Posts Tagged ‘George Monbiot’

Oh Canada, say it ain’t so!

December 3, 2009

Until now I believed that the nation that has done most to sabotage a new climate change agreement was the United States. I was wrong. The real villain is Canada. Unless we can stop it, the harm done by Canada in December 2009 will outweigh a century of good works.

That’s one of many scathing passages in George Monbiot’s recent article Canada’s image lies in tatters. It is now to climate what Japan is to whaling. Ouch!

How bad is Canada behaving? Try worse than Saudi Arabia. Smack!

After giving the finger to Kyoto, Canada then set out to prevent the other nations striking a successor agreement. At the end of 2007, it singlehandedly blocked a Commonwealth resolution to support binding targets for industrialised nations. After the climate talks in Poland in December 2008, it won the Fossil of the Year award, presented by environmental groups to the country that had done most to disrupt the talks. The climate change performance index, which assesses the efforts of the world’s 60 richest nations, was published in the same month. Saudi Arabia came 60th. Canada came 59th.

They not only sound worse than Saudi Arabia but they sound a lot like W. Baaam!

In June this year the media obtained Canadian briefing documents which showed the government was scheming to divide the Europeans. During the meeting in Bangkok in October, almost the entire developing world bloc walked out when the Canadian delegate was speaking, as they were so revolted by his bullying. Last week the Commonwealth heads of government battled for hours (and eventually won) against Canada’s obstructions. A concerted campaign has now begun to expel Canada from the Commonwealth.

The apparent reason for the madness are the vast western tar sands, a mommoth repository of oil. As Monbiot describes it:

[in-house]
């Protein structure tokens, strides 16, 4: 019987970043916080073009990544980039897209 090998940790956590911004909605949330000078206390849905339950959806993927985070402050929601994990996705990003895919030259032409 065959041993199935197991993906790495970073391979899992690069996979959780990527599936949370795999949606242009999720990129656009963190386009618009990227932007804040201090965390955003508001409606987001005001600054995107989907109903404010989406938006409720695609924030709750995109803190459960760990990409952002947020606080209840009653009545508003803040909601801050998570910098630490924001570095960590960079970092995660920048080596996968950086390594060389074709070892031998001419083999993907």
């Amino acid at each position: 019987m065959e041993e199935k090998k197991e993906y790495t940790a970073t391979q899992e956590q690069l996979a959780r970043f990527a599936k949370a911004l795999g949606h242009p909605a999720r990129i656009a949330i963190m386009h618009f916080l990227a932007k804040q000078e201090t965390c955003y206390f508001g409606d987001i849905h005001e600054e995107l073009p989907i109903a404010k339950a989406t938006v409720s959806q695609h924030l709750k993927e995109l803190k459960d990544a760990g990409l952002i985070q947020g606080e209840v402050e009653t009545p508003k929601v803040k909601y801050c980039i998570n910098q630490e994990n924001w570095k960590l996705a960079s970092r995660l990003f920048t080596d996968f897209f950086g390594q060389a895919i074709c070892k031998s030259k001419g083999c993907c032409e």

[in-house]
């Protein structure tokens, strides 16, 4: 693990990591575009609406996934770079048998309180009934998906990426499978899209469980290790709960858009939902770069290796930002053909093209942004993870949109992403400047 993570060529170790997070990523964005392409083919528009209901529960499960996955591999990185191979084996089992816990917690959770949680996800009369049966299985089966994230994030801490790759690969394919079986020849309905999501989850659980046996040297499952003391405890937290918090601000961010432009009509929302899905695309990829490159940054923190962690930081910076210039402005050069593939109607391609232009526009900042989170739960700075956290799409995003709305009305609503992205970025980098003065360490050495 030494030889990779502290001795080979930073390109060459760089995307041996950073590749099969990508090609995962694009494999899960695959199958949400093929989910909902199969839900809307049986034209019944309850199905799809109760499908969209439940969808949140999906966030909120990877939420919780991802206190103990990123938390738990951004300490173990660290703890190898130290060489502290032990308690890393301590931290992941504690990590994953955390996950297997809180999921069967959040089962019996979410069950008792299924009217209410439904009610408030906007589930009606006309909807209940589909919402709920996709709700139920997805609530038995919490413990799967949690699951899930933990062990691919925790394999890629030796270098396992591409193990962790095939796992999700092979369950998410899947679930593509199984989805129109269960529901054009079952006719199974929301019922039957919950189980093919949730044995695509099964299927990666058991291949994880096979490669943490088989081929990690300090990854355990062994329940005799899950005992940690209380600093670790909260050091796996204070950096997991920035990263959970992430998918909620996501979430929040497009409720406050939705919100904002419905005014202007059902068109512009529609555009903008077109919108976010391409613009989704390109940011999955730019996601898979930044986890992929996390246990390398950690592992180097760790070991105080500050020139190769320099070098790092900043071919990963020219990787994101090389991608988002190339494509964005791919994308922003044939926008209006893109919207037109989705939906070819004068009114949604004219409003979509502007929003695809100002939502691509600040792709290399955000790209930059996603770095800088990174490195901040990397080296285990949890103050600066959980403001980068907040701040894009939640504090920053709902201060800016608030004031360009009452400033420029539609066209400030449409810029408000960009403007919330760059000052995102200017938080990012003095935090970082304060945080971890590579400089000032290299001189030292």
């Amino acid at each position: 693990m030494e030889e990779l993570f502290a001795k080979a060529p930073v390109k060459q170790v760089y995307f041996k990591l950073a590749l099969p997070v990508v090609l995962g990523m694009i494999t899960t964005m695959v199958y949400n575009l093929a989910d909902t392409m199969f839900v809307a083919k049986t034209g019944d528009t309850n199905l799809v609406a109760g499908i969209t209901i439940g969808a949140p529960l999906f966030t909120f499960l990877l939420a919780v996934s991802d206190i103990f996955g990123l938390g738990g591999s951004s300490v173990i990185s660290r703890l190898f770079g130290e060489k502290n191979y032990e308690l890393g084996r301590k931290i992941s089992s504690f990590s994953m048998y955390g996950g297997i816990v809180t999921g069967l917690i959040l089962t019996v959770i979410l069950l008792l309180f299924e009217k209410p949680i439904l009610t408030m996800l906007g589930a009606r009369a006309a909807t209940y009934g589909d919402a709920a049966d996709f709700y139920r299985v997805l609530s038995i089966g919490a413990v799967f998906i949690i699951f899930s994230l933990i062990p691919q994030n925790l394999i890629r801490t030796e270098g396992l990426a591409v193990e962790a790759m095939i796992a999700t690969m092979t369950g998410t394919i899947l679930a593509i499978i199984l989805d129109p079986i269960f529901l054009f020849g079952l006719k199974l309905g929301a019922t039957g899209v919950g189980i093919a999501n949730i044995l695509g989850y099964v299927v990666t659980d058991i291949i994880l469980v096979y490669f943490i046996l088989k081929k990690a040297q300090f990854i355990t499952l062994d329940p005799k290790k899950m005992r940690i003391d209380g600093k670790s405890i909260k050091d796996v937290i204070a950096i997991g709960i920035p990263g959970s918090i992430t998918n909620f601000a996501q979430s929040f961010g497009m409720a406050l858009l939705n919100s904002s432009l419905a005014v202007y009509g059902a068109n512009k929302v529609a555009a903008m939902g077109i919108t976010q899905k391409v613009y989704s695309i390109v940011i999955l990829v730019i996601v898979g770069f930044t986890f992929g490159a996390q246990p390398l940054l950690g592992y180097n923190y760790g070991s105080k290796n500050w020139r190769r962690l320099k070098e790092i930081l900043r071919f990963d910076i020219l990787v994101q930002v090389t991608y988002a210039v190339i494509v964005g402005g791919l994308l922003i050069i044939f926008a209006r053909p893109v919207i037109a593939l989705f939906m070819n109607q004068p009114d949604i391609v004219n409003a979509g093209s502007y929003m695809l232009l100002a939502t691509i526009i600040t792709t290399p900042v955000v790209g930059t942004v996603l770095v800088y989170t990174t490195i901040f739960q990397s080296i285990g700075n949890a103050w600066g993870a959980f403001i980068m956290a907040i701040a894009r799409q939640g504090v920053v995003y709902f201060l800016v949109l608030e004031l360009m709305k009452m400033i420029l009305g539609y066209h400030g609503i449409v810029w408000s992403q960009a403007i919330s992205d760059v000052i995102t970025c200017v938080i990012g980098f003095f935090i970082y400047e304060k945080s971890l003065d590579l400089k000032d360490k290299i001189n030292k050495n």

It’s actually a filthy mixture of bitumen, sand, heavy metals and toxic organic chemicals. The tar sands, most of which occur in Alberta, are being extracted by the biggest opencast mining operation on earth. An area the size of England…

Tar sands are pernicious. Zaap!

Refining tar sands requires two to three times as much energy as refining crude oil. The companies exploiting them burn enough natural gas to heat six million homes. Alberta’s tar sands operation is the world’s biggest single industrial source of carbon emissions.

And while us piggy Americans may find some joy in Canada being called out as the piggiest – we must acknowledge that, of course like the drug wars of Mexico and our drug consumption driving it, the tar sands north of the border, are undoubtedly here to serve America’s unquenchable thirst for oil.

And lest we worry about there not being willing investors for this ghg emissions barn burner, none other than our folk heroes Warren Buffett and Bill Gates have shown growing interest – saying “Wow, this is neat.”

I can’t help but make the side note that it’s no coincidence that Gates and Buffett are also being feed the same horseshit dished out via SuperFreakonomics by Nathan Myrhvold, former Microsoft executive, polymath, and purveyor of climate science (dystopian) fantasies. But I digress.